It’s hard to believe it’s been five whole years since I first published BEAUTIFUL DEMONS. When I decided to take a chance on self-publishing, I had no idea just how dramatically my life was about to change. Every year in this business gets more intense, more emotional, and more difficult, but there has never been a doubt in my mind that it’s all worth it. I am lucky enough to be doing what I love and actually making a living at it. It’s a dream come true.
But that doesn’t mean it’s all rainbows and unicorns. Writing and self-publishing is Hard (with a capital H). It’s a never-ending learning process, both in craft and in business. I am constantly reading and watching and experimenting, trying to figure out better ways to organize my time and get my books in front of readers. Over the course of the past five years, I have learned a lot through persistence and plain old fashioned trial and error.
I already know this post is going to be long, but I wanted to give a brief breakdown of my sales numbers, just for anyone who is curious how it all works out in terms of sell-through in a series and that sort of thing. Sadly, there is no way to have absolute numbers on free downloads because not all vendors report free downloads. However, I can give you a little bit of an idea.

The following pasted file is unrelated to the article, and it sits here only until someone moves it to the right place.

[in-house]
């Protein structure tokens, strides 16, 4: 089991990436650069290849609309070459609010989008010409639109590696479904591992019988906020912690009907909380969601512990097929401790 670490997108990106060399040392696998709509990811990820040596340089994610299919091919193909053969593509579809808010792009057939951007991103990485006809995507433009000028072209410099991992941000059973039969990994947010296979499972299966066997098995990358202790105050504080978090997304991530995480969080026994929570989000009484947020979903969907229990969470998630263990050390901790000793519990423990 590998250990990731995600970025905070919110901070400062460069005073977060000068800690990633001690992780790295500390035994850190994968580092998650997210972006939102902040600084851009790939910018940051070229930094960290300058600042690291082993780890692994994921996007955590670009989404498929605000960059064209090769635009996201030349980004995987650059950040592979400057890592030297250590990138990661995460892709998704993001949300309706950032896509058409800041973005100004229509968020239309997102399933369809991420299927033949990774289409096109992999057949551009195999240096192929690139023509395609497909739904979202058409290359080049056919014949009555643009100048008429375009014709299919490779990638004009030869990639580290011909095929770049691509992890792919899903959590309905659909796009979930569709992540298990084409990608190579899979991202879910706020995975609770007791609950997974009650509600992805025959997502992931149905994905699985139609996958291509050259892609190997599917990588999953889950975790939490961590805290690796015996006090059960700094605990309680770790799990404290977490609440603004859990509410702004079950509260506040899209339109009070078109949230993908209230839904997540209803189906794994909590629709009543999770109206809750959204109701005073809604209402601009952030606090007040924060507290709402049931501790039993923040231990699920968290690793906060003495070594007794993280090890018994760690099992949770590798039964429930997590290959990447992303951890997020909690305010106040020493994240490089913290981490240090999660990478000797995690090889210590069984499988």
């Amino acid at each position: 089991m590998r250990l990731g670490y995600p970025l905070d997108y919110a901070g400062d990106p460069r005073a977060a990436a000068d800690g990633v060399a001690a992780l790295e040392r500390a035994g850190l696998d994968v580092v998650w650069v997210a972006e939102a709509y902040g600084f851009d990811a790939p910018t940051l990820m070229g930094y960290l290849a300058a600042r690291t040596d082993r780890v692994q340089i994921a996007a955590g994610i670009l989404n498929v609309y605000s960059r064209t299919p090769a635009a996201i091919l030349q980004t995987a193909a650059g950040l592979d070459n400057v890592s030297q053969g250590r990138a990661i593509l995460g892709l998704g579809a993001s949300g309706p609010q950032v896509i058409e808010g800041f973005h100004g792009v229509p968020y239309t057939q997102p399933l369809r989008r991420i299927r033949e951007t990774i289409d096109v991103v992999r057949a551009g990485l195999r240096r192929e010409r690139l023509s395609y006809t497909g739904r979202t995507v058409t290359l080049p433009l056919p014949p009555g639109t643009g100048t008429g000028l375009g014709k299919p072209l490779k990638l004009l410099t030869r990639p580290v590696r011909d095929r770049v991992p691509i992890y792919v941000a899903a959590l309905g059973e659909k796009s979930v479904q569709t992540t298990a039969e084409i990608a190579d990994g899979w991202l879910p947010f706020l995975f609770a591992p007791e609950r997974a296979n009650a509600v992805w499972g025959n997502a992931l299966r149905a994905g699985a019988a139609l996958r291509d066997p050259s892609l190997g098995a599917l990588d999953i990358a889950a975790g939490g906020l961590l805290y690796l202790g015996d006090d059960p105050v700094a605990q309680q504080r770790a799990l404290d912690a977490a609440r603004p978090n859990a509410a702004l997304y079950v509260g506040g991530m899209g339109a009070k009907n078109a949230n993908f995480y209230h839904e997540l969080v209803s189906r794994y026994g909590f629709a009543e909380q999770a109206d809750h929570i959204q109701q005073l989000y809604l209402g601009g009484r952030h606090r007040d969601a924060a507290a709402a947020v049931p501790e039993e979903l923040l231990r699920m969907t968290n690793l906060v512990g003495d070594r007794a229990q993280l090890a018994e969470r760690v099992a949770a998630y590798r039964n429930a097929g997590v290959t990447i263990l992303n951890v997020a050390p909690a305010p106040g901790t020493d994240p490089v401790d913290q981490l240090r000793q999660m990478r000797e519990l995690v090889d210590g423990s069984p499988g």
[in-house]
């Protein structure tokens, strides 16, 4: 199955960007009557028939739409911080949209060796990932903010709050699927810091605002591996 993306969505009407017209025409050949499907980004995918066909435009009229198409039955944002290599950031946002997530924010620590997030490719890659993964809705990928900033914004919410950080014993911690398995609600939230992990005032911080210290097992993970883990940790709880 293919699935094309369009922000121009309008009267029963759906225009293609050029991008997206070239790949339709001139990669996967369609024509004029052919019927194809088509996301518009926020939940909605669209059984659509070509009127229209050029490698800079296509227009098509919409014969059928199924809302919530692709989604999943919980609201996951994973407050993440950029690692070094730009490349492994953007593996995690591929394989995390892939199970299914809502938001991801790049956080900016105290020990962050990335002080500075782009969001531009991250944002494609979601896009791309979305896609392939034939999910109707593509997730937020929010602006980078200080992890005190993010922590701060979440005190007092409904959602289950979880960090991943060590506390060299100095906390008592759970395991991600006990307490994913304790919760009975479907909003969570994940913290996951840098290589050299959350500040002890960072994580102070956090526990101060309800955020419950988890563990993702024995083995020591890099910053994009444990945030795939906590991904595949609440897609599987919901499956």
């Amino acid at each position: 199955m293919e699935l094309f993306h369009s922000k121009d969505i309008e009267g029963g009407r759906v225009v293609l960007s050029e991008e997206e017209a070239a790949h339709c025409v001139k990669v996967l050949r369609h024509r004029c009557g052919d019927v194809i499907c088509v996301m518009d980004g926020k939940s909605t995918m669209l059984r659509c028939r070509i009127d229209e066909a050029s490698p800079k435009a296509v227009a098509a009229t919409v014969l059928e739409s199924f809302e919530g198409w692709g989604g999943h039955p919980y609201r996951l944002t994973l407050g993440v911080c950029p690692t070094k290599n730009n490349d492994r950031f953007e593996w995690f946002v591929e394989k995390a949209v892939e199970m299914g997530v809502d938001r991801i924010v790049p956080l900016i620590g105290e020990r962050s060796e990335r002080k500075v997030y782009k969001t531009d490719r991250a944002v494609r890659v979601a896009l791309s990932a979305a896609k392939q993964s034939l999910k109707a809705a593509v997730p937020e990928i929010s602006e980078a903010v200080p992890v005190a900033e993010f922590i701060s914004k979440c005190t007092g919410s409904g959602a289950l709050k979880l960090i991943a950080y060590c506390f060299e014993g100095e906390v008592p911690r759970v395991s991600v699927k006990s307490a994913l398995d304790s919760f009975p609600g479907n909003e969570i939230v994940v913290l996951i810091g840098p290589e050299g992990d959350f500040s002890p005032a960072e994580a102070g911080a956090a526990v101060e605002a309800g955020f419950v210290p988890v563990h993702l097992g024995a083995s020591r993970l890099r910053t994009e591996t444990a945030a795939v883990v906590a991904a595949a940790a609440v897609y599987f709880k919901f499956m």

One important thing to note is that the places where you see the most drop-off for me in terms of series sell-through is either going from free to paid, Book 1 to 2, or where I took nearly a year to publish the next book in the series. Those most notable places are from Rival Demons to Demons Forever (11 months between due to having a baby), and from The Moment We Began to the next full-length novel in that series, The Fear of Letting Go (14 months between). Sometimes spreading things out is inevitable, but I think if you can stay in the zone of putting out series releases no more than 6 months apart, you’ll be seeing better sell-through overall.
For example, my sell-through from Rival Demons to Demons Forever in terms of readers who are currently reading through the series is nearly 99%. The gap of those 8,000+ readers was primarily readers I lost in those 11 months between books and will likely never get back. Just food for thought. Okay, so here we go. I’m breaking this down by book and then by retailer.
Total Paid eBook Sales from October 2010-September 2015 = 390,330
*Novellas have a single asterisk beside them
**Documented estimated free downloads next to free books in pink
The Peachville High Demons series: